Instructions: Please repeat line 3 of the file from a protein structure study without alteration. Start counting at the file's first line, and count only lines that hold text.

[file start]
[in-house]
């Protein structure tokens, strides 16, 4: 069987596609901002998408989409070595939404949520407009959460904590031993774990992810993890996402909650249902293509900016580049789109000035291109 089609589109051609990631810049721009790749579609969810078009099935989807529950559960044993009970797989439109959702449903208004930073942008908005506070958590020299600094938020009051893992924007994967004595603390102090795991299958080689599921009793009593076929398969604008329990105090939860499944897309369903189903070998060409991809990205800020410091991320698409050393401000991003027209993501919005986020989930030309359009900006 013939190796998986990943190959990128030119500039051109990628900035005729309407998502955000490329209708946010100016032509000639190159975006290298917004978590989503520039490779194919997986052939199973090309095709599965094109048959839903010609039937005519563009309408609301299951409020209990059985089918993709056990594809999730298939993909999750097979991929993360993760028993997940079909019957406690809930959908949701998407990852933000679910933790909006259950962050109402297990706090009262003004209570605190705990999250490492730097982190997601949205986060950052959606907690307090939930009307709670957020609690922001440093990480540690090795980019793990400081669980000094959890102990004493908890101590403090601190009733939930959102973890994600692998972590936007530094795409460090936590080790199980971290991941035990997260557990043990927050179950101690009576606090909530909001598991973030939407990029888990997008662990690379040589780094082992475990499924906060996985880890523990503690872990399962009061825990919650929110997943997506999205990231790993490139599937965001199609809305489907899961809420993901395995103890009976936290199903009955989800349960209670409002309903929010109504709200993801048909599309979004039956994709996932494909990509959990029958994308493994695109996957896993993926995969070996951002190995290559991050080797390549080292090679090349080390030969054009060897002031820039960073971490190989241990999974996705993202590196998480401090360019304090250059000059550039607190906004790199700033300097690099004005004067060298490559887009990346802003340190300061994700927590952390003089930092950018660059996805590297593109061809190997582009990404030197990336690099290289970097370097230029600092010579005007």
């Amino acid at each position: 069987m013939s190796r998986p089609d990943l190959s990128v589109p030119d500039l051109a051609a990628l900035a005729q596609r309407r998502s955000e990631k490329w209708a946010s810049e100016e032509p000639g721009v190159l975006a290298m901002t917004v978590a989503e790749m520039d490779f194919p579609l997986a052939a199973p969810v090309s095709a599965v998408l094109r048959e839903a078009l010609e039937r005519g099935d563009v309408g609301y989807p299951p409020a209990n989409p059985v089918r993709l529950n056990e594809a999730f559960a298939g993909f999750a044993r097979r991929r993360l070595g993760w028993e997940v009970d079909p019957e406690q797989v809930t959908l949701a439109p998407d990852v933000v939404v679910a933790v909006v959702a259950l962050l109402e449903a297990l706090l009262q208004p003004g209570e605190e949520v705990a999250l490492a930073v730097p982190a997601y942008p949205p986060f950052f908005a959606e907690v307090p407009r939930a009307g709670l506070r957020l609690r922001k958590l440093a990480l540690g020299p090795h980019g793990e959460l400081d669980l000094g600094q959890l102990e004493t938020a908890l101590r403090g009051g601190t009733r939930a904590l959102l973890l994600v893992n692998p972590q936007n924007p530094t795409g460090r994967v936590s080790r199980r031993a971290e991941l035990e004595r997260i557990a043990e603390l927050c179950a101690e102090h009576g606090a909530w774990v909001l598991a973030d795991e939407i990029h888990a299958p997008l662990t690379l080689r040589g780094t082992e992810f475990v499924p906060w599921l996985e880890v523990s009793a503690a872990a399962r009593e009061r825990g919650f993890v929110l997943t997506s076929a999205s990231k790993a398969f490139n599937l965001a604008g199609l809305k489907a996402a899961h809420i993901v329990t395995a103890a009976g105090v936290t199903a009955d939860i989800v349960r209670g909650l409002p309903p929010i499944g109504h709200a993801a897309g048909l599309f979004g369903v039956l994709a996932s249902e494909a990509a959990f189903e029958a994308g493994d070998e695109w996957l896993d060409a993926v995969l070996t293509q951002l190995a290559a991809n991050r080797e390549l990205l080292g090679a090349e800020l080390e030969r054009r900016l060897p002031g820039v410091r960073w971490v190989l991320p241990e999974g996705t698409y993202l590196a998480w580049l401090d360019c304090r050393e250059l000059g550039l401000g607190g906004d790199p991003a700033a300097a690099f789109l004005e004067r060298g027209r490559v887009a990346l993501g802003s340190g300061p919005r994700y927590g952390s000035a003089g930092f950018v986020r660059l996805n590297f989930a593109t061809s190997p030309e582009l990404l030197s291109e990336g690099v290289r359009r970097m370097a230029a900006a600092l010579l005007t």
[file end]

């Amino acid at each position: 069987m013939s190796r998986p089609d990943l190959s990128v589109p030119d500039l051109a051609a990628l900035a005729q596609r309407r998502s955000e990631k490329w209708a946010s810049e100016e032509p000639g721009v190159l975006a290298m901002t917004v978590a989503e790749m520039d490779f194919p579609l997986a052939a199973p969810v090309s095709a599965v998408l094109r048959e839903a078009l010609e039937r005519g099935d563009v309408g609301y989807p299951p409020a209990n989409p059985v089918r993709l529950n056990e594809a999730f559960a298939g993909f999750a044993r097979r991929r993360l070595g993760w028993e997940v009970d079909p019957e406690q797989v809930t959908l949701a439109p998407d990852v933000v939404v679910a933790v909006v959702a259950l962050l109402e449903a297990l706090l009262q208004p003004g209570e605190e949520v705990a999250l490492a930073v730097p982190a997601y942008p949205p986060f950052f908005a959606e907690v307090p407009r939930a009307g709670l506070r957020l609690r922001k958590l440093a990480l540690g020299p090795h980019g793990e959460l400081d669980l000094g600094q959890l102990e004493t938020a908890l101590r403090g009051g601190t009733r939930a904590l959102l973890l994600v893992n692998p972590q936007n924007p530094t795409g460090r994967v936590s080790r199980r031993a971290e991941l035990e004595r997260i557990a043990e603390l927050c179950a101690e102090h009576g606090a909530w774990v909001l598991a973030d795991e939407i990029h888990a299958p997008l662990t690379l080689r040589g780094t082992e992810f475990v499924p906060w599921l996985e880890v523990s009793a503690a872990a399962r009593e009061r825990g919650f993890v929110l997943t997506s076929a999205s990231k790993a398969f490139n599937l965001a604008g199609l809305k489907a996402a899961h809420i993901v329990t395995a103890a009976g105090v936290t199903a009955d939860i989800v349960r209670g909650l409002p309903p929010i499944g109504h709200a993801a897309g048909l599309f979004g369903v039956l994709a996932s249902e494909a990509a959990f189903e029958a994308g493994d070998e695109w996957l896993d060409a993926v995969l070996t293509q951002l190995a290559a991809n991050r080797e390549l990205l080292g090679a090349e800020l080390e030969r054009r900016l060897p002031g820039v410091r960073w971490v190989l991320p241990e999974g996705t698409y993202l590196a998480w580049l401090d360019c304090r050393e250059l000059g550039l401000g607190g906004d790199p991003a700033a300097a690099f789109l004005e004067r060298g027209r490559v887009a990346l993501g802003s340190g300061p919005r994700y927590g952390s000035a003089g930092f950018v986020r660059l996805n590297f989930a593109t061809s190997p030309e582009l990404l030197s291109e990336g690099v290289r359009r970097m370097a230029a900006a600092l010579l005007t």